In this episode, I’ll discuss why moxifloxacin doesn’t cover urinary tract infections.
Imagine the following scenario:
You’re covering multidisciplinary rounds with the hospitalist team when they present a patient who appears to have two infections.
1. Community-acquired pneumonia, for which the patient was admitted for and had a positive sputum culture and infiltrate on the chest X-ray.
2. A UTI for which the patient had 35 WBC/HPF in their urinalysis and pan-sensitive E Coli in their urine culture.
The team comments that they are using moxifloxacin to treat both infections and they move on to the next patient.
Do you catch the problem? Despite the oddity that a patient may have a UTI and CAP at the same time, moxifloxacin can’t be counted on to treat a UTI.
Moxifloxacin doesn’t achieve adequate concentrations in the urine and for this reason, was never approved to treat UTIs. Assuming the patient has two infections, a different quinolone such as levofloxacin would be needed to provide adequate coverage to the patient.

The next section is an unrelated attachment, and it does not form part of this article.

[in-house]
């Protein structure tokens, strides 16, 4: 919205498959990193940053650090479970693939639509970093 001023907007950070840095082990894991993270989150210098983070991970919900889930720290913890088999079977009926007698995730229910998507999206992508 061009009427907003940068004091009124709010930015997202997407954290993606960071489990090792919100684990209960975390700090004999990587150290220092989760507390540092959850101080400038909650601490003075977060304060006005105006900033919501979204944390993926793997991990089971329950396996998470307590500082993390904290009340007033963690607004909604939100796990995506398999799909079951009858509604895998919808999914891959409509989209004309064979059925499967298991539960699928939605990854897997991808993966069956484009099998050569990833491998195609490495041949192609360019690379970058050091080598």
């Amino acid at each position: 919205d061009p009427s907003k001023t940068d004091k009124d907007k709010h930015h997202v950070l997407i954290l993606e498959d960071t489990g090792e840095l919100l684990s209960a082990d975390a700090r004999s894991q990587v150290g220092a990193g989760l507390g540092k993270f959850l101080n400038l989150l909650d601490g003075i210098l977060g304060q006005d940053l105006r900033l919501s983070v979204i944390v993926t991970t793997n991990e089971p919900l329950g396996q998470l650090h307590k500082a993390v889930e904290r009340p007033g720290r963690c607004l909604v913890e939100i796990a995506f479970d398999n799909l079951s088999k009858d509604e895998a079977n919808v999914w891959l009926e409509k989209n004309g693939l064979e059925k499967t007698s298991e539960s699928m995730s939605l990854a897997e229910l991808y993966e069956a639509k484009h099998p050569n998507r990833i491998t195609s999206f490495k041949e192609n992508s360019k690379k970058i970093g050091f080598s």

When in doubt whether an antibiotic can be used for a given infection – always look in the prescribing information for an FDA indication. If there is no indication, confirm with a tertiary resource such as Hopkins ABX Guide or Sanford Guide. This is an easy way to make sure you never use an antibiotic for an infection that it doesn’t work for.
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If you like this post, check out my book – A Pharmacist’s Guide to Inpatient Medical Emergencies: How to respond to code blue, rapid response calls, and other medical emergencies.